with its Blackwater project B.C, Canada, G Mining Ventures, with Tocantinzinho in
Brazil and Amaroq, with Nalunaq in Greenland, up 76%, 176% and 72%, respectively.
Two larger cap, pre-Resource Estimate explorers saw mixed gains, with New Found
Gold nearly flat, down -4%, even a strong results continued from the Queensway
project, and Snowline Gold jumping 112% on outstanding assays from its Rogue
project in the Yukon.
Reunion Gold released its Initial Resource Estimate for its Oko West project in Guyana and saw solid 19% gains. There were two stocks with large gains from an atypical driver, Gabriel Resources and Gold Reserve, up 48% and 115%, with progress on arbitration cases that could see them eventually receive large financial rewards. While Osisko Development continued to engage in small scale production from its Trixie Mine, it was down -26% as the market awaits the start of construction on its main Cariboo project in 2024. The market cap of the only large TSXV gold company in full commercial production, Robex Resources, saw a -23% decline over the past year.
The larger TSXV silver stocks were mixed, with Vizsla Silver seeing decent 26% gains
driven in part by a major upgrade of the Resource Estimate for its large, high grade
Panuco project in Mexico (Figure 15). However, both Dolly Varden and Abrasilver
were near flat, up just 3% each, even as both continued to generate strong drill results
from major drilling campaigns at their respective projects, Kitsault Valley in B.C.
Canada and Diablillos in Argentina, and the latter announced a Resource Estimate
upgrade near year-end. The newcomer to the group was Hercules, which surged
819%, moving from the small to large cap space, on strong drill results from its
eponymous project in Idaho, U.S..
The market cap changes for the two platinum group metals (PGM) stocks diverged considerably. Canada North, which operates the Resource Estimate-stage Ferguson Lake PGM and base metals project in Nunavut declined -22% even as it released decent drilling results over the year. Bravo Mining gained 51% as its PGM, gold and nickel project Luanga in Brazil released robust drilling results throughout the year and then its Initial Resource Estimate near the end of 2023.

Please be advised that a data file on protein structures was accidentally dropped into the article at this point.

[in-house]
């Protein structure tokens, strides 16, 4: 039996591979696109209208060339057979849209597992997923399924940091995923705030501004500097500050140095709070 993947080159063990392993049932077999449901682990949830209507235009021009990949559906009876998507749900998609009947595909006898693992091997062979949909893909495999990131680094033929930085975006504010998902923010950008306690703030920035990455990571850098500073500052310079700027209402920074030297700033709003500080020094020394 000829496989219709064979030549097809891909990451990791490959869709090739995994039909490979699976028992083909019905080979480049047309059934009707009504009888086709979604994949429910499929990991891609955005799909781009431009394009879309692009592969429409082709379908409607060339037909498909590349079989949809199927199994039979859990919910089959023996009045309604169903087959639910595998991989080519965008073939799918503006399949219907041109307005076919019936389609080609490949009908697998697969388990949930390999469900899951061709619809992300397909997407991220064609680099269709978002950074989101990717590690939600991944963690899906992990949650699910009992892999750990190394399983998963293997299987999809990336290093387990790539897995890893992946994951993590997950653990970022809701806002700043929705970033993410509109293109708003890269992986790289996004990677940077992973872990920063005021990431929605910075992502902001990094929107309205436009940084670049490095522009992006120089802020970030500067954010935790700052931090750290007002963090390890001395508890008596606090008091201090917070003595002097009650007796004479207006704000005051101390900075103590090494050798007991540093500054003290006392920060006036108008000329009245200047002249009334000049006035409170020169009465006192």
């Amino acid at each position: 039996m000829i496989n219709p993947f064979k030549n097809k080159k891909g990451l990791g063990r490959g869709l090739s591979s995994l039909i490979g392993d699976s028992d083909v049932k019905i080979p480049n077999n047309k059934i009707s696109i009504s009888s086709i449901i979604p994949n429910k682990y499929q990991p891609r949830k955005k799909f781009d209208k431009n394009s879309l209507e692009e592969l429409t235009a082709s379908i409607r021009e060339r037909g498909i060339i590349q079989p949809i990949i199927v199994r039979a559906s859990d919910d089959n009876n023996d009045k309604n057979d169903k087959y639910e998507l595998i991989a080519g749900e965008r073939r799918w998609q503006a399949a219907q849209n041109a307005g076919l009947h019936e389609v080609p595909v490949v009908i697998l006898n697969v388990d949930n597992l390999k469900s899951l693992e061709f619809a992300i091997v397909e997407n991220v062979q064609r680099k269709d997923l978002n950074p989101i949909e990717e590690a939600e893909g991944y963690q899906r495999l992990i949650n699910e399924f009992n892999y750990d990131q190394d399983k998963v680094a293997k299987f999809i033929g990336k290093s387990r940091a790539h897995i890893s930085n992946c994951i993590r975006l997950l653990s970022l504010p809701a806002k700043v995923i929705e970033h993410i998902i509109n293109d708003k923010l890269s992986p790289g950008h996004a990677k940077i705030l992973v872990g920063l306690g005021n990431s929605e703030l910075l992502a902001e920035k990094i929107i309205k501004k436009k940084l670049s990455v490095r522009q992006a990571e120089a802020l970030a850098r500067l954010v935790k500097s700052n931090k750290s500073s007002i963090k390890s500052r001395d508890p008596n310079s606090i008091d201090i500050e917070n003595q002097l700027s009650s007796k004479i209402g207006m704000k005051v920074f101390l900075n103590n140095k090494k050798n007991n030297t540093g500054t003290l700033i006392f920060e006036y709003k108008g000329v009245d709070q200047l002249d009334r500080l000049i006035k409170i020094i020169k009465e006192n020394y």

While most base metals declined in 2023, it was not from a particularly negative macroeconomic situation, as a global recession loomed, but did not actually develop. Instead, it was more because the post-global-health-crisis and political issues that sent many metals prices soaring in early 2022 faded in 2023, marking a return to ‘normal’. The largest metal market, iron ore, was the main exception, ending the year up 16%, but this reflects China construction which was finally recovering (Figures 16, 17). Metals considered to be broader world indicators, aluminum and copper, were near flat, showing a global economy at an inflection point, with no strong direction.
Of the mid-tier metals markets, lead was also near flat for a second year, down -4%, but zinc and manganese were down -15% and -16% respectively, continuing to slide off peaks reached during a spike in early 2022 (Figure 18). The nickel market saw the worst performance of the mid-tier, continuing a reversion from a jump in 2022 after the Russian invasion, with the country a major global supplier, exacerbated by trading exchange problems. For the smaller metals markets, tin was almost flat, up 1.6%, and while it also had spiked in 2022, it had given up these temporary gains by the middle of last year (Figure 19). In contrast to several other base metals which peaked in early 2022, molybdenum’s post-global health crisis surge did not start until late 2022 and peaked in February this year, before reversing, and it fell -20.1% in 2023. Cobalt was down -40.8%, continuing a slide off an early 2022 peak.
Most of the TSXV base metals stocks that were already large caps entering 2023 saw
weak performances. The market cap of Alphamin, the only major tin producer on
TSXV, operating the Mpama North mine in the Democratic Republic of Congo, was
down -4%, as the tin price flattened (Figure 20). Two companies declined even after
releasing Feasibility Studies for their projects, with Los Andes, operating the
Vizcachitas copper project in Chile, down -3%, and nickel developer Canada Nickel,
developing the Crawford project in Ontario, Canada, down -31%. Of this larger group
only NGEX gained, up 153% on a new copper discovery at its Potro Cliffs project,
and an upgraded Resource Estimate for its Los Helados project, both in Chile.
The other big gainers were all new to the large cap space, including Premium Nickel, which saw the biggest jump, up 269%, on strong drill results from the past-producing Selebi and Selkirk nickel projects in Bostwana. Fireweed, the only major zincfocussed company on the TSXV, rose 26% on strong drill results from its PEA-stage Macpass project in the Yukon, rose 26%. Copper developer Minsud Resources was up 116% on high grade drill results from its exploration stage Chita Valley project in Argentina.